We increasingly live in two worlds — the virtual one of our tablets and our HoloLenses, and the real one of paper books, soccer balls, and winding trails through spring blossoms. We have gotten better flitting between these two worlds as well — poring over our laptops during the conference session and then lifting our heads up to look at the speaker up on the podium, looking on the road outside of our front windshield and then glancing at the screen telling us of the Mars landing a few million miles away. Sometime though we beguile ourselves about how good we are in this flitting and we pay, sometimes in embarrassment and sometimes in more painful ways. The old trope of the genius, self-absorbed professor running into the lamppost has been modernized into the genius, tech-absorbed professor doing the same thing. In this article, I take a look at how our flitting habits are evolving, what we can reasonably be expected to do well in, and where a cautionary flag needs to be held before us.
How We Flitted Yesterday
In the yester years, say I am talking of till the early 2000’s, the dividing line between the virtual world and the real world was quite easy to discern. We went into the virtual world through our PCs, spent our time wandering that world on our Aladdin-esque magic carpet and the virtual world seemed many miles away from the world that existed outside of the PC monitor. This was the far-off world coming to us through the lenses of a BBC camera man, there was the world of the large mansion in Bel Air being profiled by a Discovery Magazine journalist, and there was the world of the athlete doing unbelievable feats climbing the El Capitan which we gazed at in wonder while we lolled languidly on our Lazboy. When we would come back to the real world, as in the physical world, maybe because the door bell rung, or our kid wanted to play with us, the transition would be sharp, not seamless, with no ambiguity in our minds about which world we are currently in. The door bell would bring forth a friendly neighbor and the kid would have a physical soccer ball to play with. This may seem like a lot of fond reminiscing for a time gone by … and it is.
A Mars landing that I can dream of, even feel, thanks to the virtual reality device in my hand
But there were many undesirable warts in that world too. We could not connect as easily with people and worlds far away from us. To walk a mile in someone else’s shoes helps in understanding that someone else’s point of view. That was harder to do. Life’s experiences had to be had the hard way — going there in person and experiencing it in person. Bank balances were more of a rude intruder in getting such experiences. Also it was harder to share those experiences with close friends, far-off friends, and well, just about anybody.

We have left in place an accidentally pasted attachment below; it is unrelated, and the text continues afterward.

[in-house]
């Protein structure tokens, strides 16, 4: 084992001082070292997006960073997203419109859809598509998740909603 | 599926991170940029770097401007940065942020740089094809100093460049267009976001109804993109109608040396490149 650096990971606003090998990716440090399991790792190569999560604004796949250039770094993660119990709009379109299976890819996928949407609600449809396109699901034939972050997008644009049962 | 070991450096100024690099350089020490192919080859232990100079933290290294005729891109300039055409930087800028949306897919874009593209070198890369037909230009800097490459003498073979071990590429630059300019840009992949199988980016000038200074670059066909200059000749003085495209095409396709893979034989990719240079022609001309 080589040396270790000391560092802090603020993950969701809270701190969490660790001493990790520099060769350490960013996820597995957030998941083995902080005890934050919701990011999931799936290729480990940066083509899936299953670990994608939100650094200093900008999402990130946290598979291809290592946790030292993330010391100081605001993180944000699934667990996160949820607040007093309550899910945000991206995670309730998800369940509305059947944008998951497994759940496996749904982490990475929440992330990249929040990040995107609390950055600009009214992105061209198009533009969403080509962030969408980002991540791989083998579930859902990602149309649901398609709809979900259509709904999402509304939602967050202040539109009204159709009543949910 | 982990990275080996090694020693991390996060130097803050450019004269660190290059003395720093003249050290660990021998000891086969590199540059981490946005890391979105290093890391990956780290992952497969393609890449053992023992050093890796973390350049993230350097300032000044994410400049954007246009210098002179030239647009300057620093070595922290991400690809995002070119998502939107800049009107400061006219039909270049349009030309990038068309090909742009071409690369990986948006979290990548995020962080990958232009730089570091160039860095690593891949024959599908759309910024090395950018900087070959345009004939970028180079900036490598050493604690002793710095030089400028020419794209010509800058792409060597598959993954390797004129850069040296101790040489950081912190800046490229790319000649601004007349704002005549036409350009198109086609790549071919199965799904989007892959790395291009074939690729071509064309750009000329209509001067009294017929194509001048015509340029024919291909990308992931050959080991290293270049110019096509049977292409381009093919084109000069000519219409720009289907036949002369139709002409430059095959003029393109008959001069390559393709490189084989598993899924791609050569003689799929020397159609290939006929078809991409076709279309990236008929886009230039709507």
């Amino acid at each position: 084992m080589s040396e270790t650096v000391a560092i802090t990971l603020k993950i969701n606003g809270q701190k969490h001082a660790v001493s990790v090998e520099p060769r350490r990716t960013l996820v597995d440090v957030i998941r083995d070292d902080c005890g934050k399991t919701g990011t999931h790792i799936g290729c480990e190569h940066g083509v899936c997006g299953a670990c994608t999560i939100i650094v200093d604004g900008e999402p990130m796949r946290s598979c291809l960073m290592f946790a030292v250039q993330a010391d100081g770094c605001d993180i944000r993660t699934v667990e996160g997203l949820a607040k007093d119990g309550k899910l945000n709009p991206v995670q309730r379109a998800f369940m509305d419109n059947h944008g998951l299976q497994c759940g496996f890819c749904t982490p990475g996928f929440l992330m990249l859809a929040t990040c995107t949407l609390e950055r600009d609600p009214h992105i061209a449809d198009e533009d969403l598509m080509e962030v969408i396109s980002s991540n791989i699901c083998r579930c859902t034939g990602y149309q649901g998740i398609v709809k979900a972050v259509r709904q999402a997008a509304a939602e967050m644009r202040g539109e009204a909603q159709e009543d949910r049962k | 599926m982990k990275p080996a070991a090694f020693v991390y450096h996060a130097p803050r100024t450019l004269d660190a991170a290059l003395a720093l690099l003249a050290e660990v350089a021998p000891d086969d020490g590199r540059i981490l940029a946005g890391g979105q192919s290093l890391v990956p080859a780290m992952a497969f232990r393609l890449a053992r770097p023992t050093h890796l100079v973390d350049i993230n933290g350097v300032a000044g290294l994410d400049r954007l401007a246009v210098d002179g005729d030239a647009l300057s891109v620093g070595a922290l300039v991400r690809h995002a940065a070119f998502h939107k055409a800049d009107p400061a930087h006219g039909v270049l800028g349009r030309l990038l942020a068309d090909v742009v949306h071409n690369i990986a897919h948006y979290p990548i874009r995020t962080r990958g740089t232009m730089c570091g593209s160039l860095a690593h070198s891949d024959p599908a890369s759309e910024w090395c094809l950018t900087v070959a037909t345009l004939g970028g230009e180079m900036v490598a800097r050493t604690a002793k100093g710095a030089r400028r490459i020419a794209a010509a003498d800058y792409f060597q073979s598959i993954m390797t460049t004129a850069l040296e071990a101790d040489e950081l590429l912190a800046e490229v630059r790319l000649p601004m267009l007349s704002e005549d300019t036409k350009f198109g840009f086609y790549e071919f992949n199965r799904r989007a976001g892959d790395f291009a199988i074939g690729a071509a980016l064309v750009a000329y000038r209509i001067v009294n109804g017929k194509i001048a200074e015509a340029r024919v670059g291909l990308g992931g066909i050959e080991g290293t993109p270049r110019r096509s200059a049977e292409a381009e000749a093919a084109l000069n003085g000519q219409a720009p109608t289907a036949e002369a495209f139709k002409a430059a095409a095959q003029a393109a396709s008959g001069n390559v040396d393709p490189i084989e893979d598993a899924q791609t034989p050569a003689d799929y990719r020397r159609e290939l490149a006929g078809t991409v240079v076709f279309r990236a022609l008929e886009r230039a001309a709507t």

On the less flippant side, physically delivering life-saving medicinal drugs to far-flung remote areas through drones and the like was not even in the realm of possibility. Firing the imagination of the child growing up in a resource-starved region through virtual worlds of creativity was not a winning business proposition and so few people were doing that.
So that was the world from, say the beginning of the electronic computer to the early 2000’s, where we lived in two distinct worlds. The devices through which we could enter into the virtual world were increasing as was the time that we were spending in the virtual world, but different they were.
How We Flit Today
With the popularization of smart phones and multimedia applications on them, along with the sharp increase in Wi-Fi and cellular connectivity, we started to become voracious consumers of media. So from the mid 2000’s, the virtual world unobtrusively slipped into our physical world through iTunes, Pandora, and their ilk. We would be standing in the hot crowded subway in DC humming away to our favorite music star and getting strange looks if our humming got too loud. But slowly the strange looks went away because others knew that we were enjoying the pleasures of the virtual world.